- In my defence, I've been battening the hatches around the greenhouse due to the recent strong winds. So, set to go now, time to blow the cobwebs off and see what's occurring with that exhaust valve.

wristpin Tue, 06/06/2017

I've got a couple of machines that had enough original paint on them to leave them as is. The oily rag treatment works well to preserve the patina or I also use Owatrol for more durable protection . 

This  1960s cultivator has entirely original paint with a light coat of Owatrol protecting the fuel tank and engine cowl from further deterioration.



The Big m'O'wer Tue, 06/06/2017

regarding my suffolk punch engine. it starts and runs great. would you suggest leave well alone? im thinking of paint job only.


Bayleaf Tue, 06/06/2017

Gaaah... What size spark plug wrench do I need? Neither of the two that I have fit this one. Plus the connector on the HT lead fractured when I removed it - can I solder it ok or  is it best to source a new one? - Given that I haven't looked at the bottom end yet maybe I'm getting ahead of myself :-/

wristpin Tue, 06/06/2017

Well, it depends on what size plug you have! Sorry, but not so silly as it sounds as as it is quite possible to have a plug with the same thread diameter, reach and heat range but with different size hexagons for the spanner. The thread size for your machine is 14mm and the correct reach 3/8". No apologies for mix of dimensions - that's how plugs are.

The standard plug for your engine is likely to have been a Champion J8 or Lodge C.A.N  (NGK B6S) and the socket of the day would have been marked 1/2BS 7/16W which is 13/16" or roughly 20.5mm. But if someone has used a miniature plug of the same "value" plug would be a 19mm Champion CJ8 (NGK BM6A)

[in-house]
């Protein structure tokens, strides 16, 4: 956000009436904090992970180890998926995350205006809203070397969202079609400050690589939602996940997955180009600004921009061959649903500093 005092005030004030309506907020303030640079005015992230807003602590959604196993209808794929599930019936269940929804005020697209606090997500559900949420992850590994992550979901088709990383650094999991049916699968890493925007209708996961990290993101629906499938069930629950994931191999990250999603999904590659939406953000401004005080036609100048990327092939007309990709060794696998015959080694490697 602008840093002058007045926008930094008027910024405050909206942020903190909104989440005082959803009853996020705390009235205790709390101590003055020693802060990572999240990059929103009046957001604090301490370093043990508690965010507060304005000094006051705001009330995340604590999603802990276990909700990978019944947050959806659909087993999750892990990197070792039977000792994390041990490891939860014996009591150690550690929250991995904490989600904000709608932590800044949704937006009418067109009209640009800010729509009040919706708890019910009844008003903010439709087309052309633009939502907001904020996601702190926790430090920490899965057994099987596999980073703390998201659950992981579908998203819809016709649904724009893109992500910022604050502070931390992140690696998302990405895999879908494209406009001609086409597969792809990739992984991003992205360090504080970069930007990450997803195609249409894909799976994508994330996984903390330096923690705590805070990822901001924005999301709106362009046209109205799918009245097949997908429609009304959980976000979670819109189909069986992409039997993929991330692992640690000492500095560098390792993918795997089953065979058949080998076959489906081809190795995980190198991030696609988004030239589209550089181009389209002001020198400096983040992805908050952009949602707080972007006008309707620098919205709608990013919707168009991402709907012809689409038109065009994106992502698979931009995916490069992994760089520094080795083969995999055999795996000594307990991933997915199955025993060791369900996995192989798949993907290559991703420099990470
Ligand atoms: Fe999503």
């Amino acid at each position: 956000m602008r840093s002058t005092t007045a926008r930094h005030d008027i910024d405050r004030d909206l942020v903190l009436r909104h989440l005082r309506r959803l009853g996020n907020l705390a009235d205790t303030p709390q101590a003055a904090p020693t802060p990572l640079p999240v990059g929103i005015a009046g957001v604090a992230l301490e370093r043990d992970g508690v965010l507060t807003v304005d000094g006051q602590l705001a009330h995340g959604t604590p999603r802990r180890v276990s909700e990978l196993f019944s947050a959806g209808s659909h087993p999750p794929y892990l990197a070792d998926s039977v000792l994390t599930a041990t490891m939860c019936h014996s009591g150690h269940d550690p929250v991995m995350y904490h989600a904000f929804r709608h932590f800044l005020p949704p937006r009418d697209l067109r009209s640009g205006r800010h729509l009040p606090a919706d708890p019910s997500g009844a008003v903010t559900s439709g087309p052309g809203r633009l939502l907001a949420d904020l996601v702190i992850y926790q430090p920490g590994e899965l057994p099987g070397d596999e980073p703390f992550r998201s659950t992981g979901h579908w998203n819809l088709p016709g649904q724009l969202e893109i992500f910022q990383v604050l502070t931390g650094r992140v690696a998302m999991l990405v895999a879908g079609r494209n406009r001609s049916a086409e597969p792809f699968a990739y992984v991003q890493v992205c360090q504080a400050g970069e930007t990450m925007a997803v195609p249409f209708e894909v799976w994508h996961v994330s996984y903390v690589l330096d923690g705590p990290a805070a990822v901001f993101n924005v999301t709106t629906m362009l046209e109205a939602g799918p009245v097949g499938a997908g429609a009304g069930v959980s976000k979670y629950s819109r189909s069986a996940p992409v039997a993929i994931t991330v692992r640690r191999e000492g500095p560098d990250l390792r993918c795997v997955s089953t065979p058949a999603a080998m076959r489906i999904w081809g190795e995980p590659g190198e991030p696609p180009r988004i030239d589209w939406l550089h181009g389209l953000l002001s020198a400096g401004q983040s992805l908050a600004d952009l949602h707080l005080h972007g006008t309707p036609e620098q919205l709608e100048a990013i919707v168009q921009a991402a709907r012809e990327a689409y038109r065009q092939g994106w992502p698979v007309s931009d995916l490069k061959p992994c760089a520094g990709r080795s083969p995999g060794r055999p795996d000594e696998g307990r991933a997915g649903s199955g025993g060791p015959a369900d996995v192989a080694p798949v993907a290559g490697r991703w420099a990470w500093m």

Whatever you do, don't attack your plug with a cranked ring spanner and break off a cooling fin or two.  A boot fair could be a good source of a suitable plug socket or tube spanner.

Bayleaf Wed, 07/06/2017

Spot on as ever WP! Managed to remove said spark plug with a 21mm wrench. This may have involved a hammer and some colourful language, but that's not unusual I'm sure.

Both valves moving as intended when crankshaft revolves now, so things may be looking up! Sump oil was black and yucky as expected, so the next job is to remove the sump casting. True to form this doesn't want to budge either - is there a slightly more subtle means of encouraging it other than the hammer? Or should I invest in a soft mallet?

wristpin Wed, 07/06/2017

Good idea re the soft mallet. Some have interchangeable faces such as copper, hide and nylon. Others are " dead blow" basically a rubber or plastic casing with loose shot inside. Thor is a good brand but maybe a bit ott for a casual user. The old adage of buying the best tools that you can afford , sometimes requires tempering  with expected usage  or cost per smite.  Perhaps a hammer via a bit of soft wood will suffice.

Back to the Suffolk sump, hex head screw / bolt ( not the time to get too pedantic about terminology) back and front and two hidden dowel pins about mid way along , so the sump has to be tapped downwards - no tapping it sideways to break the " stiction" !

Bayleaf Wed, 07/06/2017

Ah! You are a mine of useful information! Are those the pins that our friend and colleague Arnk was speaking of? Bit of wood and a downwards tap with old faithful then! Sparkplug and various other bits arriving this weekend - including the starter assembly - a metal one :) This could get interesting.

wristpin Wed, 07/06/2017

No, those pins / rods are the ones at each end of the cutting cylinder with nuts on that move the cylinder down onto the bottom blade.

Bayleaf Wed, 07/06/2017

Ta-Da! (You must all forgive me for getting so excited about this - I haven't taken an engine apart since I was about 17. And that was a considerable number of years ago!)

Thanks for the top tips - a few taps with the wooden end of the hammer in the appropriate direction did the trick :)

Bayleaf Wed, 14/06/2017


Bottom end sorted out hopefully, still polishing all the carbonated gunk off the cylinder head, but another issue has raised it's head. This may be why I guess the previous owner abandoned his restoration (I guess, I have no info to go on regarding this)

Crank shaft spins ok generally, but when starter assembly was attached it stopped and wouldn't go anywhere. So I faffed around, reattached starter assembly and it was spinning nicely until it stopped again last night.  Does this make sense? I can try posting a video perhaps - or does it ( I fear) indicate a deeper problem? Any help. as usual, much appreciated.